India’s official mapmaker does not recognise Sea of Japan, irks Tokyo
- Former Maharashtra home minister RR Patil passes away at 58
- HC to Manjhi govt: Don't take decisions having financial implications
- Kiran Bedi writes an open letter, says 'relieved my parents were not alive to see this'
- 'Fever gone', Kejriwal's top five priorities as he takes charge of Delhi
- It would be 'Bhaag BJP Bhaag' in 2016, says TMC after bypoll win
An upset Tokyo has lodged a protest with New Delhi against the Survey of India not indicating 'Sea of Japan' on its maps by that name.
India's official map-making agency, the Survey of India has omitted naming the water body in its English version, though the Hindi one calls the area 'Japan Sagar' on its maps.
A marginal sea of the western Pacific Ocean, lying between the Asian mainland, the Japanese archipelago and Sakhalin, it is bordered by Japan, North Korea, Russia and South Korea. The reason for Japan taking offence is that the name 'Sea of Japan' is a bone of contention between it and the Koreas. While Seoul prefers the name 'East Sea' to be used instead of or in addition to 'Sea of Japan', North Korea wants it called 'East Sea of Korea'.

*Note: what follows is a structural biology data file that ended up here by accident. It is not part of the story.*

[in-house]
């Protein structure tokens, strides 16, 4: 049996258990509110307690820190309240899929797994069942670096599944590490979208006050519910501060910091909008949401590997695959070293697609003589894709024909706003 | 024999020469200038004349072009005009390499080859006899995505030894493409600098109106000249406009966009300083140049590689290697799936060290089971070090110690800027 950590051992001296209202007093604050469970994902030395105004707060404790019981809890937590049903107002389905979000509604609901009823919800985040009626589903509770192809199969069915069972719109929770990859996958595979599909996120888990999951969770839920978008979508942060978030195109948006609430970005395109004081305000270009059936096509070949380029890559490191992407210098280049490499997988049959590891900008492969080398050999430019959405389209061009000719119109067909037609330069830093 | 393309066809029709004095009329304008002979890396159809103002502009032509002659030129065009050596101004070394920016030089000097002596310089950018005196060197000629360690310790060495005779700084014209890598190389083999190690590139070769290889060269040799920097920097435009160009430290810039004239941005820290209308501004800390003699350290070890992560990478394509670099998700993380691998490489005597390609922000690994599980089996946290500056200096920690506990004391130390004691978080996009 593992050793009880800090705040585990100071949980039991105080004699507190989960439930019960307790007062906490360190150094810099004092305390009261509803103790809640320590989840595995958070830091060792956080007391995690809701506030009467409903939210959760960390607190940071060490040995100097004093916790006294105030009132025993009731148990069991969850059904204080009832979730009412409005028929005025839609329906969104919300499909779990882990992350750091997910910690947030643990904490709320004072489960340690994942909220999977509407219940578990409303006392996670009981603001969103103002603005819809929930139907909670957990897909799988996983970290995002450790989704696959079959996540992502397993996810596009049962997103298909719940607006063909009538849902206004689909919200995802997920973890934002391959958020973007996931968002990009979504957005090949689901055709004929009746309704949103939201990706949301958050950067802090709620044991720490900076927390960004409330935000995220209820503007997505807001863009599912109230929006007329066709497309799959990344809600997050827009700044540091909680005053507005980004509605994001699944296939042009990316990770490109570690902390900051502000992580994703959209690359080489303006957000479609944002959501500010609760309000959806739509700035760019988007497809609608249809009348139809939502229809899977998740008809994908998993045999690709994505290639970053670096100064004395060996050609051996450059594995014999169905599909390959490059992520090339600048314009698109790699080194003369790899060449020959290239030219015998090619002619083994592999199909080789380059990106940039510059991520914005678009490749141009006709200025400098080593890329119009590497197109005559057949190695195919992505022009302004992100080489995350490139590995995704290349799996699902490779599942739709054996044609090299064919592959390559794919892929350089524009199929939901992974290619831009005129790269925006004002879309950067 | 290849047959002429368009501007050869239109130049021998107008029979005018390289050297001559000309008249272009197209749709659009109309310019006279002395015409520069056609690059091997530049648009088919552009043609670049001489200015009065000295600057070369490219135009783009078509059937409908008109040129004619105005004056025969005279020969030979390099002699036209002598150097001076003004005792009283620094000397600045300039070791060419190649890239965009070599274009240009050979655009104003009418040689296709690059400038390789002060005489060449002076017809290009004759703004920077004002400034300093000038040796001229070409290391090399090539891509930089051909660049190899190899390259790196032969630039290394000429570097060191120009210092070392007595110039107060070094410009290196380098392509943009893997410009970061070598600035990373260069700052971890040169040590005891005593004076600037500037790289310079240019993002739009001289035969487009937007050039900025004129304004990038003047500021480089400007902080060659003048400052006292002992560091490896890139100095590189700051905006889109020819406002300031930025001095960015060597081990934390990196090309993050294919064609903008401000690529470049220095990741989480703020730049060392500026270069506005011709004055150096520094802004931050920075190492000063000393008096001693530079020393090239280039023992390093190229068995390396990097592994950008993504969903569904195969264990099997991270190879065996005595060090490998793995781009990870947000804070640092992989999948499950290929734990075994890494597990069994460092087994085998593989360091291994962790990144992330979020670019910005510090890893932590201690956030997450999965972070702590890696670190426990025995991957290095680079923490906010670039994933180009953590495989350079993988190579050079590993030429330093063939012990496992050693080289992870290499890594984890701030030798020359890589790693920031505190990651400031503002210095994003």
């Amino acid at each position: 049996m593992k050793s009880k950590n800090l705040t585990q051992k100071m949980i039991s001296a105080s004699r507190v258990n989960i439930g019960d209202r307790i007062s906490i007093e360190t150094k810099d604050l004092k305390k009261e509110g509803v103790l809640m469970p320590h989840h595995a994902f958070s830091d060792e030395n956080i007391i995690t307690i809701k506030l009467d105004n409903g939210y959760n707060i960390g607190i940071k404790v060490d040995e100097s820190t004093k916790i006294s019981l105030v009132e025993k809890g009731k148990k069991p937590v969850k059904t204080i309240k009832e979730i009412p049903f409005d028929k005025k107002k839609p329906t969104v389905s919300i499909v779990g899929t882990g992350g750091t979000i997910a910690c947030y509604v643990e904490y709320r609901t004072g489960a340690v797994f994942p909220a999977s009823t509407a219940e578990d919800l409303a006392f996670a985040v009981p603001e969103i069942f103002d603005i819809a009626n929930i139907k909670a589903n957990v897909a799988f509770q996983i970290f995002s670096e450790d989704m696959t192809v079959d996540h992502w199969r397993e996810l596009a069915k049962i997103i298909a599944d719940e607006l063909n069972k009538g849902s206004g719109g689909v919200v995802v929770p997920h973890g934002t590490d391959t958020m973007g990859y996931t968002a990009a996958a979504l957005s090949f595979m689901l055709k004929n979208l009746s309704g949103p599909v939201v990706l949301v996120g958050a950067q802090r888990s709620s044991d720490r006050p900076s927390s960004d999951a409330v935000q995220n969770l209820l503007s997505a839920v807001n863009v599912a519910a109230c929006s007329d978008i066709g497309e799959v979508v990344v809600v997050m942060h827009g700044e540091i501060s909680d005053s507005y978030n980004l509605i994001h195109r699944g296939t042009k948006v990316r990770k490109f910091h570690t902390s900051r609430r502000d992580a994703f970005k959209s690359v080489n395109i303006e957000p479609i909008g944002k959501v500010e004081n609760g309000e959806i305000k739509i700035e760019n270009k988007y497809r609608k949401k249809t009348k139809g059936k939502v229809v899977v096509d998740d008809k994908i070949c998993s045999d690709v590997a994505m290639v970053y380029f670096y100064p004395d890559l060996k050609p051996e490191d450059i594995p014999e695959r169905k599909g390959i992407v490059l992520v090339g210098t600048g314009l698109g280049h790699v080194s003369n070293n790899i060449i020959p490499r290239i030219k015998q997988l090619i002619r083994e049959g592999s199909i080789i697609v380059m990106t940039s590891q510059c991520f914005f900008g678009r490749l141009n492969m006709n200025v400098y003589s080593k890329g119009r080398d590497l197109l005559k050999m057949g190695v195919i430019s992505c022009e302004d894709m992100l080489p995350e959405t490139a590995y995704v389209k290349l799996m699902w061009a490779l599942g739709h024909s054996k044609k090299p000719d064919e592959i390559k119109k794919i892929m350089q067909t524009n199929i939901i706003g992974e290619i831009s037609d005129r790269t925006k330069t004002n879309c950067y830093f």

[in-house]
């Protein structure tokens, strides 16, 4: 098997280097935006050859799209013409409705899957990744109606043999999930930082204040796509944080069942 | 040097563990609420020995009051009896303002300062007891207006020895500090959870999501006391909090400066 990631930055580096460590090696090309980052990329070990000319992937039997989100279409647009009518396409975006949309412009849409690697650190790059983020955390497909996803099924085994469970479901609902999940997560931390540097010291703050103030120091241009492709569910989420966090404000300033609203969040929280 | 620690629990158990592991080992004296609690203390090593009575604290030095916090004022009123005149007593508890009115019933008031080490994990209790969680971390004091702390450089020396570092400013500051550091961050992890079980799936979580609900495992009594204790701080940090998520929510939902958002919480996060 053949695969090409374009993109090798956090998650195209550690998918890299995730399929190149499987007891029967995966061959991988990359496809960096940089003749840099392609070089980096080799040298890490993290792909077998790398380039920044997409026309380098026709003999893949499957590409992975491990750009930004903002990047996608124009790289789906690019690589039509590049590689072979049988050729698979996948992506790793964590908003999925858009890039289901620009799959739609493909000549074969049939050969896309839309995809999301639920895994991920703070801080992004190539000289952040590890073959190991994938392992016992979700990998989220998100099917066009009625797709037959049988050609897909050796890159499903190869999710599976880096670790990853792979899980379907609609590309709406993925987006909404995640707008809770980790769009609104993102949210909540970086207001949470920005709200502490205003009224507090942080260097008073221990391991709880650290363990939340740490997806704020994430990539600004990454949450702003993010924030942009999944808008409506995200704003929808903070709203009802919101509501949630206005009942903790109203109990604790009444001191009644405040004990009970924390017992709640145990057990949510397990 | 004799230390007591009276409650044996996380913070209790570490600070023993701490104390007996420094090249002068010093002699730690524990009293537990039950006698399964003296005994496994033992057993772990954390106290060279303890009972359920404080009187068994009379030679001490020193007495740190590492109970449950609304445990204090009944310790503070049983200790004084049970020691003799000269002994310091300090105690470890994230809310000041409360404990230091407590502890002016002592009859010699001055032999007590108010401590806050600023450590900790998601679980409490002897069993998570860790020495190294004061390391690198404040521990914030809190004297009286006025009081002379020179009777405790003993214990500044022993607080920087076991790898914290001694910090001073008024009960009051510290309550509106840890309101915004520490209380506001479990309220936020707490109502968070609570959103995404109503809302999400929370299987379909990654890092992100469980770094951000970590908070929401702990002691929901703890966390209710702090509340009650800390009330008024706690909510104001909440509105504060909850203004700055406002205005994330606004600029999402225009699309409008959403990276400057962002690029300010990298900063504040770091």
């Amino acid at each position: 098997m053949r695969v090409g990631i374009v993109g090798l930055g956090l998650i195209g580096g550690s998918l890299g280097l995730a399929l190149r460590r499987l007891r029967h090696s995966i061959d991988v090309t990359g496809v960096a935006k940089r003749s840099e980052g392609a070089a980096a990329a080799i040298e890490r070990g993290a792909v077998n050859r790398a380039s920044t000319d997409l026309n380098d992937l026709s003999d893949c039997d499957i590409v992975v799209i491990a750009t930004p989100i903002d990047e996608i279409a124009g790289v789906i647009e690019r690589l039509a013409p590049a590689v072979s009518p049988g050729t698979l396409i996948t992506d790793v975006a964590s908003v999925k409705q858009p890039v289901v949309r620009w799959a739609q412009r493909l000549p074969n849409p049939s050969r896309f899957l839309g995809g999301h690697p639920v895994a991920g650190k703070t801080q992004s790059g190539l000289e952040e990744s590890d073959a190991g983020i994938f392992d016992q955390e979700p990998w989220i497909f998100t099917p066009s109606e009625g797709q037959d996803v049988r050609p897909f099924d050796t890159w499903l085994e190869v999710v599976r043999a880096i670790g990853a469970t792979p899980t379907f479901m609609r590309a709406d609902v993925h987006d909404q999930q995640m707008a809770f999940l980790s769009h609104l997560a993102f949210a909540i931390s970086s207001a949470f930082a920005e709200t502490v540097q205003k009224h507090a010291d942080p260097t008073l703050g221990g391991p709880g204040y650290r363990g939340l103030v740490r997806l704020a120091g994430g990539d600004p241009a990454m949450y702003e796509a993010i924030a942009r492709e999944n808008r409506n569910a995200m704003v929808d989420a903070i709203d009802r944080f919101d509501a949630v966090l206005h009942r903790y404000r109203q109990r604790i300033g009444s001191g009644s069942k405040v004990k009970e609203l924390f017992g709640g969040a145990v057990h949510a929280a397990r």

It was last month that Japan noticed this "discrepancy" in the Survey of India's English map and brought it to the notice of the Ministry of External Affairs. They also plan to take up the matter with the Surveyor General of India. The issue is learnt to have figured during the foreign office consultations between the two countries recently.
Japan has also given documents to the MEA saying the UN recognised 'Sea of Japan' as the standard geographical term in March 2004. "The simultaneous use of both — 'Sea of Japan' and 'East Sea' — infringes on the neutrality of the UN," Japan has argued.
Tokyo has pointed out that the governments of countries such as the US, UK, France, Germany and China officially use the name 'Sea of Japan'.
Japan and the Koreas also differ over when the name was adopted. While Japan says 'Sea of Japan' has been the international standard since the early 19th century, the Koreas claim the term came to be used while Korea was under Japanese rule, and that 'Sea of Korea' or 'East Sea' were used originally.